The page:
Every time I see a new patient, I like to get a thorough review of their medication list, especially if they are older than 65. Several times I have had the experience where a patient tells me: “my previous doctor gave me Drug A for my complaint, and Drug B for the side effect of Drug A, and Drug C for the side effect of Drug B…” and the list continues on and on like a chain of trains.
Polypharmacy is a term used to describe the situation where a patient is prescribed a multiple and alarming or unnecessary number of uncoordinated medications (prescriptions and over-the-counter). Polypharmacy is most common in the elderly, affecting about 40% of older adults living in their own homes.
Polypharmacy often occurs because the patient may be under the care of multiple physicians without having a primary doctor who coordinates all their health care. A person sees three different doctors and gets three different prescriptions. These prescriptions may interact with each other, causing side effects (sometimes dangerous) or they may work against each other, eliminating the benefit of the medication.
The good news is that there are multiple resources available to check your medication list for possible interactions and side effects. Here are some ideas to avoid interactions if you find you (or someone you love) has a polypharmacy situation:
- Keep a list. Bring a list of all your current medications including vitamins and over-the-counter items to all of your appointments and show it to your care providers. Ask them to check the list for any possible complications and remember to also ask if any of your symptoms might really be side effects.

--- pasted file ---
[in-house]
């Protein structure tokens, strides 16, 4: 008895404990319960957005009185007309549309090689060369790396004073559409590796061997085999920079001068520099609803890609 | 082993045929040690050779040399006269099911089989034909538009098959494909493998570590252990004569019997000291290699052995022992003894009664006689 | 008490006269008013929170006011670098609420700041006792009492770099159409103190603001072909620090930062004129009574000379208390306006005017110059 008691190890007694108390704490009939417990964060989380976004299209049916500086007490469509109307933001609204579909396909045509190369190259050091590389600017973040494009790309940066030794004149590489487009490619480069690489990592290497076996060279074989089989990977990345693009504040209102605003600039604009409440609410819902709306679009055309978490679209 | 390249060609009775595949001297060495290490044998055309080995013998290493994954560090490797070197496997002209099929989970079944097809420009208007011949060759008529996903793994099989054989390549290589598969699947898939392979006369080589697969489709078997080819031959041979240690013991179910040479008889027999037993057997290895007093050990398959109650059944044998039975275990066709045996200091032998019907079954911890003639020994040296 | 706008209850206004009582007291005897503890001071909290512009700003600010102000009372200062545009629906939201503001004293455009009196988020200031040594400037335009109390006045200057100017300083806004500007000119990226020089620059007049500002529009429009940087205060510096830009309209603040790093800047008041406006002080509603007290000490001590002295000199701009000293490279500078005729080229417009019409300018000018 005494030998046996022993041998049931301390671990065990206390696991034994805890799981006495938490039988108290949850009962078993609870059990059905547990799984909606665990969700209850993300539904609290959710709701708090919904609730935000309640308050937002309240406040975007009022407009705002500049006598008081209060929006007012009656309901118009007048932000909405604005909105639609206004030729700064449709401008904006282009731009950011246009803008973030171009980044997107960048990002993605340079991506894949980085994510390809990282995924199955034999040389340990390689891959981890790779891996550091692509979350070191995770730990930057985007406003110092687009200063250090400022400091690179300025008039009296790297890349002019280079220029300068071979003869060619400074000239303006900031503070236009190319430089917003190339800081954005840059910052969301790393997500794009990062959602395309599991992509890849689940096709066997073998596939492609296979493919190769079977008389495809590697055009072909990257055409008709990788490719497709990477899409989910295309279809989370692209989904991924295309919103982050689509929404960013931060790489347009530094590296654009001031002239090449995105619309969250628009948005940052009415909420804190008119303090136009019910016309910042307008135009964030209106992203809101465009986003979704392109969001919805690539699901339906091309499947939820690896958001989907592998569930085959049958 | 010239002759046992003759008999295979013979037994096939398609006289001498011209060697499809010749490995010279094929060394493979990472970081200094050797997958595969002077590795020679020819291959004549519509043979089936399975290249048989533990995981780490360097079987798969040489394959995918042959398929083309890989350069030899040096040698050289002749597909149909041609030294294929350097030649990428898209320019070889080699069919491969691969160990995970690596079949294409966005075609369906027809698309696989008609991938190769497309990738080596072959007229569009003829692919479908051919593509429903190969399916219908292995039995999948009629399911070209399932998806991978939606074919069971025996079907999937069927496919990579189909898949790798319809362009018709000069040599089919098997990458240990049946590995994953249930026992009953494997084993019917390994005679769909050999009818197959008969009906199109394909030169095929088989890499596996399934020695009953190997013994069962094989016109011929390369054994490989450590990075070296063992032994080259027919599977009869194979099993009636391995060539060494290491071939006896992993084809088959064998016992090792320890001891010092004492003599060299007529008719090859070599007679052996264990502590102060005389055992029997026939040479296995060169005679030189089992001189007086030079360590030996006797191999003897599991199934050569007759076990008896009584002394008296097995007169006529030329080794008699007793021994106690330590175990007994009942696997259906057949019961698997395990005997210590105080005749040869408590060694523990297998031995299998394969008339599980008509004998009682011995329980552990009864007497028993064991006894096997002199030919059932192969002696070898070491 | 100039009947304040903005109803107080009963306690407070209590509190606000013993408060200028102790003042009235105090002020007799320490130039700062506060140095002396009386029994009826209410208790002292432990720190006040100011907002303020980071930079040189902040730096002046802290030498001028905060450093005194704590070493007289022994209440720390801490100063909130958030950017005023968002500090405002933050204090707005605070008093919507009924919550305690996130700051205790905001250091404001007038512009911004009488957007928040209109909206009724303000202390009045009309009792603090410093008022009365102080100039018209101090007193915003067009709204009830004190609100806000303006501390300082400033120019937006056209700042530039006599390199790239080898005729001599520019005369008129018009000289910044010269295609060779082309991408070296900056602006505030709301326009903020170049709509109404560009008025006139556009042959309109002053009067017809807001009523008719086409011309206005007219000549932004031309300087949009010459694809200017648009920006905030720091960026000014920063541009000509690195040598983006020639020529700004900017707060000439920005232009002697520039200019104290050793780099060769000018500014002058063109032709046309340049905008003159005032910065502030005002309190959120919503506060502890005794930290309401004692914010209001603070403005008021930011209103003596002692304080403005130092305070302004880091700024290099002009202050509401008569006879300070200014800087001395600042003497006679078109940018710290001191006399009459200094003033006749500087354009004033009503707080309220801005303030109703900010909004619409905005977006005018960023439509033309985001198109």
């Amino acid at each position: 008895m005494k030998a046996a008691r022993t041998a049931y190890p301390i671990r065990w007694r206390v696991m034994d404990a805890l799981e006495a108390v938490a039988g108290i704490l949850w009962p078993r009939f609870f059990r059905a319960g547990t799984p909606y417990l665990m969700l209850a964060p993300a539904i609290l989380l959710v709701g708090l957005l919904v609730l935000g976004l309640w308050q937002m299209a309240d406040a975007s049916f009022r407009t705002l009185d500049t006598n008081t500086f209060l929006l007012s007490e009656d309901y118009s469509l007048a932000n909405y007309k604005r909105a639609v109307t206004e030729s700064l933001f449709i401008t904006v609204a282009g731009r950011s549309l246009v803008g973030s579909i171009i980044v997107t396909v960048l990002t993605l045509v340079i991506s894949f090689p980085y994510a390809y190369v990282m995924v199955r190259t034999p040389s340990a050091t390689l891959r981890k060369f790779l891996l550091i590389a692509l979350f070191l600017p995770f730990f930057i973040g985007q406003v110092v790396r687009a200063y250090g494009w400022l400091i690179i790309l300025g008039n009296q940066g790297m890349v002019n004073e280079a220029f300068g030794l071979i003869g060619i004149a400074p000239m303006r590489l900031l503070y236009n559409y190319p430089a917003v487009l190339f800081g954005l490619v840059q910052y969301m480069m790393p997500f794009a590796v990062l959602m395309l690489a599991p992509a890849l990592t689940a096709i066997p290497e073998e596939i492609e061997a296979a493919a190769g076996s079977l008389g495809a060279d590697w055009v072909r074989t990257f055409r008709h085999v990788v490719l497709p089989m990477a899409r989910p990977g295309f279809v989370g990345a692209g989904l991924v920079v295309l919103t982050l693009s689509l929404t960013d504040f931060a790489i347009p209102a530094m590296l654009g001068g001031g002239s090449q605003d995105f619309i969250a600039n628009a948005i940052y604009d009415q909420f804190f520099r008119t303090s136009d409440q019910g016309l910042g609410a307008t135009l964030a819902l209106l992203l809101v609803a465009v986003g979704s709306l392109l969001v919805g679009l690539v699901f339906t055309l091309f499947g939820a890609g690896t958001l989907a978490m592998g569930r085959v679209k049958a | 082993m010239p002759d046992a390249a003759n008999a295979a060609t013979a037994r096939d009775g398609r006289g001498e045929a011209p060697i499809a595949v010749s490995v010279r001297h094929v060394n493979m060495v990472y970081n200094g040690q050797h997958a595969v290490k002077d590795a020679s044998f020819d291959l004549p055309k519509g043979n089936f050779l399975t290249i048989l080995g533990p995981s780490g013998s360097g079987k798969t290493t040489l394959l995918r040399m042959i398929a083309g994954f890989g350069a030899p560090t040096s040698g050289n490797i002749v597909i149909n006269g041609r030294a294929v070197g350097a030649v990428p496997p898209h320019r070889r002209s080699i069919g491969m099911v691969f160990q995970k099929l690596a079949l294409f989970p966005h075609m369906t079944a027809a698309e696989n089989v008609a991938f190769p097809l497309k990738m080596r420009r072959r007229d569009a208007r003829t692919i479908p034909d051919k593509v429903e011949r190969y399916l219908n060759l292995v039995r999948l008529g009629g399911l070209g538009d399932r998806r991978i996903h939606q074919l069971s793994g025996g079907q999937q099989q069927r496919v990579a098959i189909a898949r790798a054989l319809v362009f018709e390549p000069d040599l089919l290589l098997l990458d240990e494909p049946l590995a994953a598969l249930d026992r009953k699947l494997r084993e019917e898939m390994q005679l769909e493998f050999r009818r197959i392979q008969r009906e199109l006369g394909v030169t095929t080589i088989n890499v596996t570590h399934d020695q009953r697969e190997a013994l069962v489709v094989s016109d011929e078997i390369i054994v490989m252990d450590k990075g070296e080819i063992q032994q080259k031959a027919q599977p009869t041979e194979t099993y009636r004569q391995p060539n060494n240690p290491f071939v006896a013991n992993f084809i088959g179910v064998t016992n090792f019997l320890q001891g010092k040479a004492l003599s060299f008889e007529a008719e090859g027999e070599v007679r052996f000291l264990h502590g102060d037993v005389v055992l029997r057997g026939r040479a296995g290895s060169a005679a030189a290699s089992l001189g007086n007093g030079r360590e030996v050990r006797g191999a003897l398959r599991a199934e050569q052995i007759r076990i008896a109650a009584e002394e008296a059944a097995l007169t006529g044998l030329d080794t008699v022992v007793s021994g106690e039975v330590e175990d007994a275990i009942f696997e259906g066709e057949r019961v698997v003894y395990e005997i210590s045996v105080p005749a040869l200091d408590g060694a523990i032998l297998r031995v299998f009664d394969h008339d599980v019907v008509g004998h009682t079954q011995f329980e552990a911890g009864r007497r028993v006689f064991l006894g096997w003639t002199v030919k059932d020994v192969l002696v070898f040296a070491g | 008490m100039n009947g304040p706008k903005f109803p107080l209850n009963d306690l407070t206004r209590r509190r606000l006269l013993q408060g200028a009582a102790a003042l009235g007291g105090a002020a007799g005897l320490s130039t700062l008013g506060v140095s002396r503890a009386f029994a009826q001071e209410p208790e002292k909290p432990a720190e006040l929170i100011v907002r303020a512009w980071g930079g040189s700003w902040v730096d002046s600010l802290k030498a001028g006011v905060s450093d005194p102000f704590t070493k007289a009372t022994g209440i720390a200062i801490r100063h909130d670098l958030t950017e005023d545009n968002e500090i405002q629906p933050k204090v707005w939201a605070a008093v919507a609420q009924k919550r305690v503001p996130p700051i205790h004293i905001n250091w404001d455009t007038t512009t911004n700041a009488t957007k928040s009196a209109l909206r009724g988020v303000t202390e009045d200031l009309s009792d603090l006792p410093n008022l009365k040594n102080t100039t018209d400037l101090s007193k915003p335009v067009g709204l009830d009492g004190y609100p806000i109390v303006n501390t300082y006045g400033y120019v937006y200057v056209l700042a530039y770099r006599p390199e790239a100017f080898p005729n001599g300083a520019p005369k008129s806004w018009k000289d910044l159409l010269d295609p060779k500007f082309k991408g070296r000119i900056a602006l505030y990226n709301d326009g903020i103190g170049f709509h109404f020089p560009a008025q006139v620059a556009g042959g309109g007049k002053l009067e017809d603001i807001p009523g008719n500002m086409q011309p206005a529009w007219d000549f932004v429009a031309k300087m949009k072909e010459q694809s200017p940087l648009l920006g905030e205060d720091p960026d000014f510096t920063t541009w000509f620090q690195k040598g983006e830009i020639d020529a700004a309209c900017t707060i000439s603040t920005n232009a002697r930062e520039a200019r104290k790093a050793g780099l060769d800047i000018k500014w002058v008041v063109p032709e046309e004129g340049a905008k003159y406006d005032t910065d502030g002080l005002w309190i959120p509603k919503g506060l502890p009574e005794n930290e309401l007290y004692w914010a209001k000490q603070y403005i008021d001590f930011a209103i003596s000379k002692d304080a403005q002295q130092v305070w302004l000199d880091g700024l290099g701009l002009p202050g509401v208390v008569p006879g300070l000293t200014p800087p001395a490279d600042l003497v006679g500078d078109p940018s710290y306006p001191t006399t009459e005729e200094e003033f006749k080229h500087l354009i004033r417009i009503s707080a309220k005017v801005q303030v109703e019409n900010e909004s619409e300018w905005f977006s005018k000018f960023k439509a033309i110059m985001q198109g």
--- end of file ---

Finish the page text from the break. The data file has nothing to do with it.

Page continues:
- Go online. There are many websites you can check to see if there are potential problems in your polypharmacy regimen. To learn detailed information about a medication, go to Drugs.com and search their drug index at http://www.drugs.com/drug_information.html. This site will also help you look for potential drug interactions.
- Appoint a lead physician. Ask a family practitioner, internist or a geriatrician to be your “lead physician.” As part of this role, that doctor will evaluate your care from all your other doctors, review your medications, and make phone calls to coordinate care when necessary. Sometimes all you need to do is to let a doctor know that you would like this level of involvement in your care.
- Ask your pharmacist. Pharmacists are trained to look for drug interactions and other problems – but they can only do that if they have all your information. Hand them your polypharmacy list and ask them to look it over. This is especially important if you get your medications at more than one pharmacy, as all the information won’t be in one place.
Medications work wonderfully if taken and managed appropriately. It is very important to have a primary care doctor to coordinate your care, especially if you have multiple chronic medical conditions and other specialty physicians involved in your health care.
Haider SI, Johnell K, Thorslund M, Fastbom J (2007). “Trends in polypharmacy and potential drug-drug interactions across educational groups in elderly patients in Sweden for the period 1992 – 2002”. International Journal of Clinical Pharmacology and Therapeutics 45 (12): 643–653.